Journal of Fisheries Research

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Short Communication - Journal of Fisheries Research (2022) Volume 6, Issue 6

Two new records of Nudibranch Kalinga ornata (Alder and Hancock,1864 ) and Hexabranchus sanguineus (R

Raheem PK*, Jasmine S, Anil MK, Ambarish PG, Gomathi P, Surya S, Raju B

Vizhinjam Research Centre of ICAR-Central Marine Fisheries Research Institute, Vizhinjam Thiruvananthapuram-695521,Kerala, India

*Corresponding Author:
Mbamalu ON
Vizhinjam Research Centre of ICAR-Central Marine Fisheries Research Institute
Vizhinjam Thiruvananthapuram-695521,Kerala, India
E-mail: [email protected]

Received: 15-Sep-2022, Manuscript No. AAJFR-22-74767; Editor assigned: 19-Sep-2022, PreQC No. AAJFR-22-74767(PQ); Reviewed: 03-Oct-2022, QC No. AAJFR-22-74767; Revised: 25-Oct-2022, Manuscript No. AAJFR-22-74767(R); Published: 01-Nov-2022, DOI:10.35841/aajfr-6.6.126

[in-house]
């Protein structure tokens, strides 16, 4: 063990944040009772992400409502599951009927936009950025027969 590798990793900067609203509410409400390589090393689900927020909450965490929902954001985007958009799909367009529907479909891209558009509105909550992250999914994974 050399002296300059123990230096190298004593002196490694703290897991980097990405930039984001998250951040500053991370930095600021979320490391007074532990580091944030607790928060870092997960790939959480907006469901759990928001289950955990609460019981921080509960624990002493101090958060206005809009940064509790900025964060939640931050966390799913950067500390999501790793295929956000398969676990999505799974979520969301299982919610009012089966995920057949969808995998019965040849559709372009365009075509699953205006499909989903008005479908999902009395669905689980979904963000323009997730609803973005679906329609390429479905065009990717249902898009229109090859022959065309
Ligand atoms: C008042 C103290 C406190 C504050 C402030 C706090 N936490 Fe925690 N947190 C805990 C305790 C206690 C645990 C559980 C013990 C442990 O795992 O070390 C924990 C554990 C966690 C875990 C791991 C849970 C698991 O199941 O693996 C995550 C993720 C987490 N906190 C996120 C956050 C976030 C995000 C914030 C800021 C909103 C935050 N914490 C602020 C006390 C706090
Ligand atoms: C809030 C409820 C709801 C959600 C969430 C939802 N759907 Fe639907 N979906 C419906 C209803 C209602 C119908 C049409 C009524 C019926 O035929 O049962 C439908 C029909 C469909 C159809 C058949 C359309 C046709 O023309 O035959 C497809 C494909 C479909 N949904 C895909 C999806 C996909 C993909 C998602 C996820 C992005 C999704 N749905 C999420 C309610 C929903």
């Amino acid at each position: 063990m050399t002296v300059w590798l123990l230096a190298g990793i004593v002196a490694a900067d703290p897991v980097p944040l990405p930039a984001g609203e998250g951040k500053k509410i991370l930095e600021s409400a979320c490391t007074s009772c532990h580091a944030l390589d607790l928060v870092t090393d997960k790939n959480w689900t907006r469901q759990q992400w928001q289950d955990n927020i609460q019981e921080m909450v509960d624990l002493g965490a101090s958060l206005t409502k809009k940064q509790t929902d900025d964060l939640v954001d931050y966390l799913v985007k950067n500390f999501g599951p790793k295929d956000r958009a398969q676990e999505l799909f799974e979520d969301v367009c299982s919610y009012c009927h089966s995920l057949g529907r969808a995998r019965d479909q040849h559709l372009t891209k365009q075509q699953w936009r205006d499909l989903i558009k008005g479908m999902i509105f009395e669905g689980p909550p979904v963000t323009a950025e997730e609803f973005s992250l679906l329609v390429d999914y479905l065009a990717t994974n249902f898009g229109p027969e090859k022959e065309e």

Citation: Raheem PK, Jasmine S, Anil MK, et al. Two new records of Nudibranch Kalinga ornata (Alder and Hancock, 1864) and Hexabranchus Sanguineus (Ruppell & Leuckart, 1828) from the vizhinjam coast of Kerala, India. J Fish Res. 2022;6(6):126

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Introduction

This paper records the first report of the Sea slug Kalinga ornata (Alder and Hancock, 1864) and Hexabranchus Sanguineus (Ruppell & Leuckart, 1828) for the first time from the Vizhinjam coast of kerala, India.

Nudibranchs (Order Nudibranchia) are gastropod molluscs that form the major part of the sea slug belonging to the Opisthobranchia [1]. There are about 3000 described species of opisthobranches from all over the world and 40 % from these have been found exclusively from Indo - Pacific region [2]. Nudibranchs can be found in all the world’s oceans, and in most marine habitats, and they vary in size from 4 mm to 60 cm [3]. Due to loss of adult shell, they have evolved various anti-predator strategies, like chemical defense, use of nematocysts obtained from cnidarian prey, warning or aposematic coloration, camouflage and mimicry [4-9]. Because of the presence of biochemically active compounds, dietary or biosynthetic, nudibranchs have gained increasing interest in natural products research [10,11].